​Indoor air quality (IAQ) in a workplace is the subject of much attention these days, and for good reason! The air quality of the indoor environment has on the health, comfort, and productivity of your staff and colleagues. There are actually a number of serious health problems related to IAQ, and while they are usually rare, the perception of endangered health is increasingly common among building occupants.

The causes and consequences of poor air quality are complex and not completely understood. However, there are some basic factors that you are a company owner, building owner, employer, and occupant should know in order to address and concerns about ​indoor air quality.

What constitutes as “good” Air Quality?


The likelihood is that the majority of your staff with barely notice when indoor air quality is good or bad - if the issue is no severe. However, IAQ is a problem when the air contains dust and objectionable odors, chemical contaminants, dampness or mold.

Related to this are the physical characteristics of the air, including  the amount of air movement, its temperature and it the humidity. General guidelines for achieving a good IAQ include -

Ventilation

 

Ventilation needs to be in accordance with the current guidelines in the country you are living in. These can easily be obtained, for example in the USA, the American Society of Heating, Refrigerating and  Air-Conditioning Engineers (ASHRAE) Standard 62.1, Ventilation for Acceptable Indoor Air Quality can be referred to.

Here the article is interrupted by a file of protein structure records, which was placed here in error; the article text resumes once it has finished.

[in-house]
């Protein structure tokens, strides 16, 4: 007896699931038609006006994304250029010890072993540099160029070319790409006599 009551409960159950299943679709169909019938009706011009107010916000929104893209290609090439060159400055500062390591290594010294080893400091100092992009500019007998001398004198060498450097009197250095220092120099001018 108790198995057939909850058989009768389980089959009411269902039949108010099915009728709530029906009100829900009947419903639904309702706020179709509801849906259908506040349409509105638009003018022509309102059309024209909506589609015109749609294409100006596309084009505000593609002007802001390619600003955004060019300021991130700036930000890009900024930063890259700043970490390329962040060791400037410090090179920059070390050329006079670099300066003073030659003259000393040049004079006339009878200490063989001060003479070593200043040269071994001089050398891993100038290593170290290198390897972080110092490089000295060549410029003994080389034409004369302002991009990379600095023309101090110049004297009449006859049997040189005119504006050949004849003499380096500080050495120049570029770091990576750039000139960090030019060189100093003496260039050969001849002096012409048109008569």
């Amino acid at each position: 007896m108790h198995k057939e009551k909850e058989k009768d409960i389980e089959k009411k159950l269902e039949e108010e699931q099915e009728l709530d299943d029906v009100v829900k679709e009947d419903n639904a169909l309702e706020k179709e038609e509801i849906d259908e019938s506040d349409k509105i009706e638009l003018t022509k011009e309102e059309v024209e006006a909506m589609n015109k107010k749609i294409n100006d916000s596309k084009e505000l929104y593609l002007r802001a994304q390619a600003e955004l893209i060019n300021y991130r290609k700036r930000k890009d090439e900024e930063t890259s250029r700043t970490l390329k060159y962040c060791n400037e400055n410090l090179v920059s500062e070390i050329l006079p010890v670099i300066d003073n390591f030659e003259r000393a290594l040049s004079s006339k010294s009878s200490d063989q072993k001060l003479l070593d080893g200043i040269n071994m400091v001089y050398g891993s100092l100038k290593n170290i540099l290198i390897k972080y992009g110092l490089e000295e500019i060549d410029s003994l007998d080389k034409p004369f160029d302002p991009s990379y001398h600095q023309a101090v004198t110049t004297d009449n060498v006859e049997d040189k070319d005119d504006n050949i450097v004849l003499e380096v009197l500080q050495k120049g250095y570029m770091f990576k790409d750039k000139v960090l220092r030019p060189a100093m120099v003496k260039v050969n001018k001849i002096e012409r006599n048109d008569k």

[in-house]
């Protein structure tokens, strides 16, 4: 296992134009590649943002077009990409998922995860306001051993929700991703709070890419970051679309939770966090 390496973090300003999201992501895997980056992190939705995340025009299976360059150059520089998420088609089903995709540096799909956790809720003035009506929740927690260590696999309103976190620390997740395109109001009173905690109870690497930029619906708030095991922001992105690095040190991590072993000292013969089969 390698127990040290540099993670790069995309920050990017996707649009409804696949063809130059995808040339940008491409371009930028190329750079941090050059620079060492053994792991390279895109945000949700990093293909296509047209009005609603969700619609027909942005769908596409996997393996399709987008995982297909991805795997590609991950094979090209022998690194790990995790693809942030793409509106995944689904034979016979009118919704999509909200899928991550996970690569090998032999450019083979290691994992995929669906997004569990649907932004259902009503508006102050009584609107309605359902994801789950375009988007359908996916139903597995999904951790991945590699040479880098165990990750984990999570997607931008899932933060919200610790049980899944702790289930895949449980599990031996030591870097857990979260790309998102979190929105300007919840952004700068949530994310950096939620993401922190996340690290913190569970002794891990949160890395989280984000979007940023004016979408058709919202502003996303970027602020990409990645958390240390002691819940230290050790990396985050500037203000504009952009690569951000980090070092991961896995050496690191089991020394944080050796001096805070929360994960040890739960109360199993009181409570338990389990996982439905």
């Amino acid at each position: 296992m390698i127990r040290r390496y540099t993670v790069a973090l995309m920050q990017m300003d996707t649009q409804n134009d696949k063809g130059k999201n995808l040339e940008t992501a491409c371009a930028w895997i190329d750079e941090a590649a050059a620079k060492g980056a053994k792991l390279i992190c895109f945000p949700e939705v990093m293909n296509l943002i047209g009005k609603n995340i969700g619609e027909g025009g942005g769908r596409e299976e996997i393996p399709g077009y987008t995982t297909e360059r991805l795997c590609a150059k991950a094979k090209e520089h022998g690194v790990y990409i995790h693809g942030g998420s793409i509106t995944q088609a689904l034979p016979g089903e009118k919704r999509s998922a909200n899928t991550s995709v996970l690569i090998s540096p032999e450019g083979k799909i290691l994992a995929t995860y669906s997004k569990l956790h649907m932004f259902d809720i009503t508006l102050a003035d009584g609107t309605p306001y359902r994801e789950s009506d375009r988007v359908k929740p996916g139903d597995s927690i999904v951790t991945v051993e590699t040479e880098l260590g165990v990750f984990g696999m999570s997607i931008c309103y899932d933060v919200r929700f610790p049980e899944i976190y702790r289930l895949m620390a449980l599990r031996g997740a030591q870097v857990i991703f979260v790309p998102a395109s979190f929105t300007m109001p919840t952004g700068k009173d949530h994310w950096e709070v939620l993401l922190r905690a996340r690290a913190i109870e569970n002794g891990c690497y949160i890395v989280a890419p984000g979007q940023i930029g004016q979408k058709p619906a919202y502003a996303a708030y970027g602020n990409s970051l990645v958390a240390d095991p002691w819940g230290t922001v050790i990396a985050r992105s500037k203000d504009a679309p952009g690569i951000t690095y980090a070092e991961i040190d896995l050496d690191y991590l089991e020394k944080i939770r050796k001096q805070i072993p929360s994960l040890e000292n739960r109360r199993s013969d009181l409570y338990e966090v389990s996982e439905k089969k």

Large industrial factories, for example will need to implement some form of stainless steel ducting system, whereas smaller commercial buildings will need smaller scale ventilation systems. You will need to do you research.



Comfort factors

 

These include temperature, humidity, and air movement to be of a range that is acceptable to most occupants. To ensure your staff are comfortable at work you will again need to refer to the current guidelines in the country you are living in. But, comfortable staff mean happy staff, so it is in your best interest to do this.

 

Sanitation and separation

 

In a factory setting, mechanical equipment and building surfaces should always be maintained in sanitary condition, as these can become airborne. Significant emission sources, such as large copy machines should always be separated from occupied spaces. All operations, maintenance, and construction activities on your business should be performed in a manner that minimises any staff exposure to potential airborne contaminants.